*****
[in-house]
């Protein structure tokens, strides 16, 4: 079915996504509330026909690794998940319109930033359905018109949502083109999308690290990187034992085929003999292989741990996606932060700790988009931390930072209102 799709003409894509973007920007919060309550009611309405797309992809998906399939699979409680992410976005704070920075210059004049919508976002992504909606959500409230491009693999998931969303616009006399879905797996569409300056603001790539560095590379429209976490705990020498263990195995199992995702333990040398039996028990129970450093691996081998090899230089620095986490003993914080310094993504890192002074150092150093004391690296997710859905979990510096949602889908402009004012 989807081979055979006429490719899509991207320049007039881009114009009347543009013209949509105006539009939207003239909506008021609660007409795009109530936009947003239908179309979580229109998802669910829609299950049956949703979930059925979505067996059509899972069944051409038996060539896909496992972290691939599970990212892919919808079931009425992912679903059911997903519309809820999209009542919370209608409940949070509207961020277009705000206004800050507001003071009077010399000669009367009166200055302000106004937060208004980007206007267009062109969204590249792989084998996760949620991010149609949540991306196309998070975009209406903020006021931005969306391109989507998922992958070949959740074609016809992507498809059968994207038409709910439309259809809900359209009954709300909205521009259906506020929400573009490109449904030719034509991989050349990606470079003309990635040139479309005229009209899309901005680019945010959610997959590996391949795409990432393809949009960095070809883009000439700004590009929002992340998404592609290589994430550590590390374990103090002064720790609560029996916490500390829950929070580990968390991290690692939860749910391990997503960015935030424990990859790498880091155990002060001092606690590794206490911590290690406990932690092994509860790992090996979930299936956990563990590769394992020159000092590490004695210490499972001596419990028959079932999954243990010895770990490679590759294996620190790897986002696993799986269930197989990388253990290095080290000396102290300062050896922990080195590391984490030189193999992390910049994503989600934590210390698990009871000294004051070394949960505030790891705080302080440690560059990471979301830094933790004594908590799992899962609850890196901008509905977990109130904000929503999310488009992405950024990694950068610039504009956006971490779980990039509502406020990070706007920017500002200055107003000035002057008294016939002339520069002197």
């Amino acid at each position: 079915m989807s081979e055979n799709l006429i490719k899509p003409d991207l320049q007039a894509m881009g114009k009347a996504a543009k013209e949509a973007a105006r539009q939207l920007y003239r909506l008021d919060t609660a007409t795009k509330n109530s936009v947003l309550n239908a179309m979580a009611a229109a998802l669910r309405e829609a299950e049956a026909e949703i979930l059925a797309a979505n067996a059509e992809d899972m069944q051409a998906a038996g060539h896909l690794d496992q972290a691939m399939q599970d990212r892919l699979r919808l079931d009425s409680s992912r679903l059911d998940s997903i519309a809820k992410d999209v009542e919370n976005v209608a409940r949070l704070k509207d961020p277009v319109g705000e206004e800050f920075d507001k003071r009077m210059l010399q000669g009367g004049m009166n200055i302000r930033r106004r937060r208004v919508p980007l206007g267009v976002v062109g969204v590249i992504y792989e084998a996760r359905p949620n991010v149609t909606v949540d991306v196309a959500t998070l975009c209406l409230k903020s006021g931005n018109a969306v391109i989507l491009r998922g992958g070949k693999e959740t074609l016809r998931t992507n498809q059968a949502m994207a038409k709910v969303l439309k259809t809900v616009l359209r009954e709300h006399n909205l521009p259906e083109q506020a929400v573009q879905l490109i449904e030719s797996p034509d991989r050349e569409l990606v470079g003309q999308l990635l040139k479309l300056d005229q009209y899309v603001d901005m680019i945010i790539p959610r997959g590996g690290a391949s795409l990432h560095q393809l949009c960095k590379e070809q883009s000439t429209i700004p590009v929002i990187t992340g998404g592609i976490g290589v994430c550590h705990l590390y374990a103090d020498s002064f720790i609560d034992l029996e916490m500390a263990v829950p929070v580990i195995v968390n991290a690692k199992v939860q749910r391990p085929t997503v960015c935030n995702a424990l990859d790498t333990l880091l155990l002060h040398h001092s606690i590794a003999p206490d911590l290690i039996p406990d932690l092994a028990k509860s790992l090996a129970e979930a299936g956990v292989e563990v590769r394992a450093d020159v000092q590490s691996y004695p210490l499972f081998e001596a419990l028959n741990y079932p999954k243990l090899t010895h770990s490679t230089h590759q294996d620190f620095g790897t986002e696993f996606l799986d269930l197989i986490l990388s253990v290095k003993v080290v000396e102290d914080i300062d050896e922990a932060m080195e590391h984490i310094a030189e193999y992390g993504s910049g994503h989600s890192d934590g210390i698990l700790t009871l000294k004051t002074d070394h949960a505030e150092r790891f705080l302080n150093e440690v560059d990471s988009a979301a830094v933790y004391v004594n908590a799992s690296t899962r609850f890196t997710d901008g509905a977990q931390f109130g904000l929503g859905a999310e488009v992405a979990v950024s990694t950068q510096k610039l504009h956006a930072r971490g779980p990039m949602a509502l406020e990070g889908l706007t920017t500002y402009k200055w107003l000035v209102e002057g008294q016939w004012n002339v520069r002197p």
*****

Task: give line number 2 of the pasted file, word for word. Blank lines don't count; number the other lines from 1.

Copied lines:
């Protein structure tokens, strides 16, 4: 079915996504509330026909690794998940319109930033359905018109949502083109999308690290990187034992085929003999292989741990996606932060700790988009931390930072209102 799709003409894509973007920007919060309550009611309405797309992809998906399939699979409680992410976005704070920075210059004049919508976002992504909606959500409230491009693999998931969303616009006399879905797996569409300056603001790539560095590379429209976490705990020498263990195995199992995702333990040398039996028990129970450093691996081998090899230089620095986490003993914080310094993504890192002074150092150093004391690296997710859905979990510096949602889908402009004012 989807081979055979006429490719899509991207320049007039881009114009009347543009013209949509105006539009939207003239909506008021609660007409795009109530936009947003239908179309979580229109998802669910829609299950049956949703979930059925979505067996059509899972069944051409038996060539896909496992972290691939599970990212892919919808079931009425992912679903059911997903519309809820999209009542919370209608409940949070509207961020277009705000206004800050507001003071009077010399000669009367009166200055302000106004937060208004980007206007267009062109969204590249792989084998996760949620991010149609949540991306196309998070975009209406903020006021931005969306391109989507998922992958070949959740074609016809992507498809059968994207038409709910439309259809809900359209009954709300909205521009259906506020929400573009490109449904030719034509991989050349990606470079003309990635040139479309005229009209899309901005680019945010959610997959590996391949795409990432393809949009960095070809883009000439700004590009929002992340998404592609290589994430550590590390374990103090002064720790609560029996916490500390829950929070580990968390991290690692939860749910391990997503960015935030424990990859790498880091155990002060001092606690590794206490911590290690406990932690092994509860790992090996979930299936956990563990590769394992020159000092590490004695210490499972001596419990028959079932999954243990010895770990490679590759294996620190790897986002696993799986269930197989990388253990290095080290000396102290300062050896922990080195590391984490030189193999992390910049994503989600934590210390698990009871000294004051070394949960505030790891705080302080440690560059990471979301830094933790004594908590799992899962609850890196901008509905977990109130904000929503999310488009992405950024990694950068610039504009956006971490779980990039509502406020990070706007920017500002200055107003000035002057008294016939002339520069002197």